*Christopher
14 years ago

It’s not simply a matter of what Scripture says or doesn’t say about God, but what the Resurrection reveals about God and Who God is revealed to be overtime with his people Israel, for they are one and the same God. A God that forgives even after we have put His very Image and Likeness, Son, Beloved, to death is not the vengeful, vicious deity so many seem not only to write into theology using bits of Scripture, but it also shows up the depth our own images of God as someone requiring blood and payment. We can misidentify our… Read more »

Prior Aelred
14 years ago

If some of the descriptions of an irrational, wrathful God in the Hebrew Scriptures are to be read literally, then coun’t me among the enemies of this deity!

It has been a commonplace of Scriptural interpretation from the earliest times that we are dealing with human understanding of the events that occurred and that the motivations ascribed to the deity are from a limited human perspective (most perception is projection).

James Alison has indeed done some extremely insightful work on this (& has visited our monastery — very fine speaker).

Cheryl Clough
Cheryl Clough
14 years ago

Christopher, the abc link didn’t work 🙁 Could you check the html please? Prior, I agree with your concerns. One of the interesting things are the examples in the Old Testament where God has a dialogue about what is or is not righteous. There are examples that show God will relent to prove his true justice where righteous souls can be found e.g. Abraham’s discussion with God before the angels went into Sodom and Gomorrah (Genesis 18:17-33); the repentance of Ninevah in the Book of Jonah; Jeremiah 18:8; Isaiah 48:9. Then there is Jeremiah 5:1 “Go up and down the… Read more »

Martin Reynolds
Martin Reynolds
14 years ago

“God had so much wroth for the world that he gave …..” etc

*Christopher
14 years ago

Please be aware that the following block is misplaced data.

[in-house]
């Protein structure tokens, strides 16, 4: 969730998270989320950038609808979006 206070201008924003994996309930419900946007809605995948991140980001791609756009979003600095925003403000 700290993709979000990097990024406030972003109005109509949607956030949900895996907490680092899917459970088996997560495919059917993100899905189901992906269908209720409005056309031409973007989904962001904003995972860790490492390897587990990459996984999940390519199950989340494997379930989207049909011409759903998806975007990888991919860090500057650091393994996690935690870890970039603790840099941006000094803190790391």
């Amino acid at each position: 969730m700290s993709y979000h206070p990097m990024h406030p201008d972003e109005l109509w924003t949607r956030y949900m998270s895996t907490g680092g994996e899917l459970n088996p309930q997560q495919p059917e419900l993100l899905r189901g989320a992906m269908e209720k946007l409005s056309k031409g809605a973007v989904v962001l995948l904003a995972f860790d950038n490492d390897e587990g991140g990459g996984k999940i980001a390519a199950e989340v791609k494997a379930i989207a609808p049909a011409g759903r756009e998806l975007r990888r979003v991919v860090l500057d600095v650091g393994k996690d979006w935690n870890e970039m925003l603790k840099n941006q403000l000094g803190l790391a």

Cheryl,

It worked for me in Firefox, but here it is again:

http://www.abc.net.au/rn/talks/8.30/relrpt/stories/s1184713.htm

Also, his website with various essays, etc.:

http://www.jamesalison.co.uk/

You can find the talk under “Talks and articles”: Challenging deceptive sacrificial notions in Christianity

*Christopher
14 years ago

Cheryl,

My bad that’s another article. If you can’t access it, see my sidebar under “Reflecting”. The article link is “Befriending a Vengeful God”.

Spiro
Spiro
14 years ago

When Christ entered the Temple and saw the traders and hustlers misusing the House of Prayer for all Nations, did he not get angry and did he not make a whip and chased out (and probalbly beat the cr..p out of the) hustlers.

Surely, the God of the OT is no different from the God of the NT.

laurence roberts
laurence roberts
14 years ago

Doesn’t the Bible tend to operate like the Rorschach ‘blotter’ personality test ? We tend to see ourselves or aspects of ourselves therein.

‘The life which is unexamined is not worth living’ – Plato

We might do better to accept and face this.
Then we would have to face the truth of Julian of Norwich that ‘the wrath is in ourselves’. — the wrath, vengeance, lust –or whatever. No good trying to project it on to God or the AC !

It could be the making of us. We might grow through the agonising experience…..

Let Self examination begin !…….

Cheryl Clough
Cheryl Clough
14 years ago

Spiro, If you read my posting of 3 October, you will see that it is acknowledged that God can be angry (and I actually refer to the same scene that you cited). The difference between God and humans; is that God chooses when, if and how to be angry. Whereas humans often become obsessive or narcisstic and lose control over appropriate boundaries to their anger. This is an excellent article from The Economist http://www.economist.com/business/displaystory.cfm?story_id=7281113 While the topic is to do with Narcisstic bosses, the dynamics can apply to priests as well. It includes: “…highly narcissistic bosses tended to make bigger… Read more »

Christopher Calderhead
Christopher Calderhead
14 years ago

Gledhill: “Distorted Christianity ‘causing abuse’”

Spiro “chased out (and probalbly beat the cr..p out of the) hustlers.”

Sounds like a case study.

Alan Marsh
Alan Marsh
14 years ago

It is impossible to understand either the OT or the NT without grasping the forensic concept of justice which runs through from Genesis to Revelation. Sin has consequences which must be addressed, for it angers the righteous God whose loving purposes are defied by human disobedience. Sin is unjust and unrighteous and the sentence which it brings is justly passed by God who judges all human acts and thoughts. The OT sacrificial system represents a temporary solution to the situation, one which it recognised itself could never finally take away the guilt which attaches to those who have broken God’s… Read more »